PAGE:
Work) Cost (Rs. in Cr.) 29,493 8,065 6,064 43,623
NHDP – III Length (in km) - 10,000 - 10,000
Cost (Rs. in Cr.) - 65,197 - 65,197
NHDP – IV Length (in km) - 5,000 15,000** 20,000
Cost (Rs. in Cr.) - 6,950 20,850 27,800
NHDP – V Length (in km) - 6,500 - 6,500
Cost (Rs. in Cr.) - 41,210 - 41,210
NHDP – VI Length (in km) - 1,000 - 1,000
Cost (Rs. in Cr.) - 16,680 - 16,680
NHDP – VII Length (in km) *
Cost (Rs. in Cr.) 2,594 9,638 4,448* 16,680
Total Length (in km) 6,280 23,757 15,937 45,974*
Cost (Rs. in 40,232 1,48,321 31,447 2,20,000
Cr.) [US$] [8.94 b] [32.96 b] [6.98 b] [48.88 b]

* Length to be covered under NHDP VII is yet to be finalized

** To be determined based on budgetary resources and the tolling policy for
two-lane highways.

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6. Financing of NHDP
6.1 NHDP Phase I and Phase II has been financed through cess, assistance
from multi-lateral agencies and through PPP (BOT and SPV) and Phase III to be
implemented on BOT basis. The gist of financing is given in Table 4 below:

Table 4: Gist of Financing

(Rs. in cr.)
Phase Approved Cost
NHDP – I 30,300
Cess and Market borrowings : 18,846 (US$ 4.18 b) [1999 Prices]
External Assistance : 7,862 (US$ 1.74 b) (US$ 6.73)
BOT/ SPV : 3,592 (US$ 0.79 b)
NHDP – II 34,339
Cess and Market borrowings : 23,420 (US$ 5.20 b) [2002 Prices]
External Assistance : 7,609 US$ 1.69 b) (US$ 7.63 b)
BOT/ SPV : 3,310 (US$ 0.73 b)
NHDP – IIIA BOT : 22,000 (US$ 4.88 b) 22,000
[2004 Prices]
(US$ 4.88 b)
Total Cess and Market borrowings : 42,266 (US$ 9.39 b) 86,639
External Assistance : 15,471 (US$ 3.43 b) (US$ 19.25 b)
BOT/ SPV : 28,902 (US$ 6.42 b)

6.2 Government of India has taken loan from World Bank, ADB and JBIC for
an amount aggregating to around US$ 5b for development of National Highways
in India. Some of these loans were taken before starting of NHDP but those NH
stretches eventually became part of NHDP. Now World Bank and ADB have
envinced keen interested for programme lending for viability gap funding of
BOT projects for future phases of NHDP.

6.3 The implementation of NHDP Phases III to VII are now to be on PPP
mode. These may also require the viability gap funding which would be meet
out of the cess. The cess allocation for NHs, for the year 2005-06 was order of
Rs. 3270 crore (US$ 7.26 b), which is now expected to be around Rs. 6690 crore
(US$ 14.86 b) in year 2006-07. The cess money would be used on ongoing
expenditure including construction contracts, annuity repayments, land
acquisition, DPR preparation etc.

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6.4 Additional Budgetary Resources may also be provided for road projects in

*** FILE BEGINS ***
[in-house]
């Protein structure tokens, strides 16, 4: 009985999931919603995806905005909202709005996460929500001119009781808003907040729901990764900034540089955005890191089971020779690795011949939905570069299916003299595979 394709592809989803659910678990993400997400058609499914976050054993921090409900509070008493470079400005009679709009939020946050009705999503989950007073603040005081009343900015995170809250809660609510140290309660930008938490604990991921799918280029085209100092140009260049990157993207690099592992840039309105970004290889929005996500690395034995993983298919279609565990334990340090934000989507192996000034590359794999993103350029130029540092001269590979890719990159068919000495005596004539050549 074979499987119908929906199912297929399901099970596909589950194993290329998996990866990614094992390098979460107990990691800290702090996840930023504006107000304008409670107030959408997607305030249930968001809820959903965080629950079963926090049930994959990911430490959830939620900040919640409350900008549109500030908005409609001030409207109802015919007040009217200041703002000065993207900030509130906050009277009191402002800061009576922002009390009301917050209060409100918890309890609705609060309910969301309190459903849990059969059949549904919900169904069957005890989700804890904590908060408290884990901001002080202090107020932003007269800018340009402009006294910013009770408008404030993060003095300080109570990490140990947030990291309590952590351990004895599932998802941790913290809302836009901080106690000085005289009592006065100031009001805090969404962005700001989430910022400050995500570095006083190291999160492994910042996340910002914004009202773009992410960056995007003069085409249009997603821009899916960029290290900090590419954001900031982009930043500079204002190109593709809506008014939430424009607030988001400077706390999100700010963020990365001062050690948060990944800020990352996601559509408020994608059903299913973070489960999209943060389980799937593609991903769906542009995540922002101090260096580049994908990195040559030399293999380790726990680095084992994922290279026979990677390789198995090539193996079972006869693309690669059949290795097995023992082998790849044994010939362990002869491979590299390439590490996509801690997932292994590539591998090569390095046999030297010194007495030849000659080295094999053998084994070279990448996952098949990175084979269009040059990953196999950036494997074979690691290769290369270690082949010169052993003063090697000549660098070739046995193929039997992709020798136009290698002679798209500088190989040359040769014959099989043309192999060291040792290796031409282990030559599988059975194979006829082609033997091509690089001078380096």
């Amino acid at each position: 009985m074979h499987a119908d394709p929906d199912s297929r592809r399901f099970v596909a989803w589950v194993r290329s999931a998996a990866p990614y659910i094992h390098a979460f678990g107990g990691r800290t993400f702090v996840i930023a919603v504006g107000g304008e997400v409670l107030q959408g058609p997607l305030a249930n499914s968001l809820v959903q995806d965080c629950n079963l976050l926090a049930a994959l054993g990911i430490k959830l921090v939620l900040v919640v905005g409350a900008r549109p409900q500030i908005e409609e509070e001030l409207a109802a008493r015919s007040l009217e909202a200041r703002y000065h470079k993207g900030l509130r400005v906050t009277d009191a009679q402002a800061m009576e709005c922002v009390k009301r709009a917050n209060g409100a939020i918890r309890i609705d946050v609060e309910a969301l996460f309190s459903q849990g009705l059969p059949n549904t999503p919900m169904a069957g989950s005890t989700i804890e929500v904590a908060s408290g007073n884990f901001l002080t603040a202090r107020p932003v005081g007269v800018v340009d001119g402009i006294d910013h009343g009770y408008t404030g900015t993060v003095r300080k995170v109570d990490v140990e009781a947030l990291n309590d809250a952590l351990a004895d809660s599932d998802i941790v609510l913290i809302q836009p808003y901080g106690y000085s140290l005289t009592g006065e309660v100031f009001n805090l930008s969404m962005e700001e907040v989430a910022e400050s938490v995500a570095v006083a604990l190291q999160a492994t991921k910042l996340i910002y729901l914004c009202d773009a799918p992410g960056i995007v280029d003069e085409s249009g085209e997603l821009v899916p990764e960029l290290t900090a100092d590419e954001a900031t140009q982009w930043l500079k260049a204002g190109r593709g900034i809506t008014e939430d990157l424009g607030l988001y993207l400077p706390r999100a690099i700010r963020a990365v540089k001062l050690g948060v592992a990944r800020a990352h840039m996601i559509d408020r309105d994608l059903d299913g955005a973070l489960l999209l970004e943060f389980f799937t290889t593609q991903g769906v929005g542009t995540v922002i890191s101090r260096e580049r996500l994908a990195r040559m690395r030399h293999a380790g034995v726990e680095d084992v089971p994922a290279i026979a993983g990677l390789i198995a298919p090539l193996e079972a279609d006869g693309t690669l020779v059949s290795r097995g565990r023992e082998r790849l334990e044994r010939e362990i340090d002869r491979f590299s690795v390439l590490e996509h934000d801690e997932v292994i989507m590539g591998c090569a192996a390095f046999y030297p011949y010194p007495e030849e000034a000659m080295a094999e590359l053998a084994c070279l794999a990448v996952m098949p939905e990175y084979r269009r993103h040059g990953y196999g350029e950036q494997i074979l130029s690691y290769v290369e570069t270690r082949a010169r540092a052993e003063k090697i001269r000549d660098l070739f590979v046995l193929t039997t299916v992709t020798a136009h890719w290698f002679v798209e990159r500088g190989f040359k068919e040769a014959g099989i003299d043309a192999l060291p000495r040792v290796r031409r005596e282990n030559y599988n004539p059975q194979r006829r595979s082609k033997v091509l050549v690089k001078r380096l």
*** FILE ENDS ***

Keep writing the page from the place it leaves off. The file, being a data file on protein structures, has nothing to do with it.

the North-Eastern Region (total cost at Rs. 12000 crore – US$ 2.66 b) and
additional projects undertaken during 11th plan (2007-2012). In case, BOT
(Annuity) or Civil Contact mode are adopted for projects for NHDP Phase IV
and Phase VII, additional budgetary allocation would be required.

6.5 NHAI has been leveraging the cess money for the market borrowings.
NHAI has floated the bonds/ debentures and had raised Rs. 8500 crore (US$
1.89 b). However the borrowing limit would have to be prudently fixed now,
keeping in new the revenue from user fee expenses for maintenance, servicing
loan from external sources and the cess money available. The cess may need to
committed upto the year 2029-30 for debt servicing and for payment of annuity.

7. Public Private Partnership (PPP)

7.1 PPP is going to be main mode of delivery for the future phases of National
Highways Development Project. Government has already put in legislative and
legal measures. In 1997, a high powered committee was constituted by the
Government for preparing bid document for PPP projects. Accordingly model
concession agreement were finalized for smaller projects costing upto Rs. 100
crore (US$ 22.22 m) and for major projects costing more than Rs. 100 crore.

7.2 Government also announced incentives for PPP. Main features were:

• Road Sector declared as Industry

• Provision of encumbrance free site for work, i.e Government bears
expenses for land acquisition and pre-construction activities
• Foreign Direct Investment (FDI) upto 100%

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• Capital Subsidy maximum upto 40% on case to case basis to meet
the viability gap funding
• NHAI can put in equity upto 30%
• 100% tax exemption in any consecutive 10 years out of 20 years
• NHAI Bond exempted from Capital Gain tax
• Right to collect and retain revenues from User Fee (Toll)
• Duty free import of modern and high capacity road construction
• Property development activities to be treated as part of NH
development for tax benefit
• Concession period upto 30 years.
• Procurement Procedure – well defined and transparent
¾ Investor friendly Concession Agreement
¾ International competitive bidding
• Equitable Dispute Resolution Mechanism

7.3 With major thrust on PPP mode of delivery, the Government of India
considered a review of existing model concession agreement to make it more
investor friendly and to provide for more equitable allocation of risks. The
revised model Concession Agreement has following main features:

• The period of concession is project specific but generally 20 years.

• The date on which the concessionaire can commence the
construction on project, can be either the date of financial close or a
mutual agreed earlier date (Appointed Date).
• The Total Project Cost (TPC) which is relevant for termination
payment is least of the following:
¾ A fixed sum specified in bid less Equity Support

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¾ Actual capital cost upon completion less Equity Support
¾ Capital cost less Equity Support as set forth in financial
• The project site free from encumbrances upto the 80% of the
requirement, would be handed over to the concessionaire till the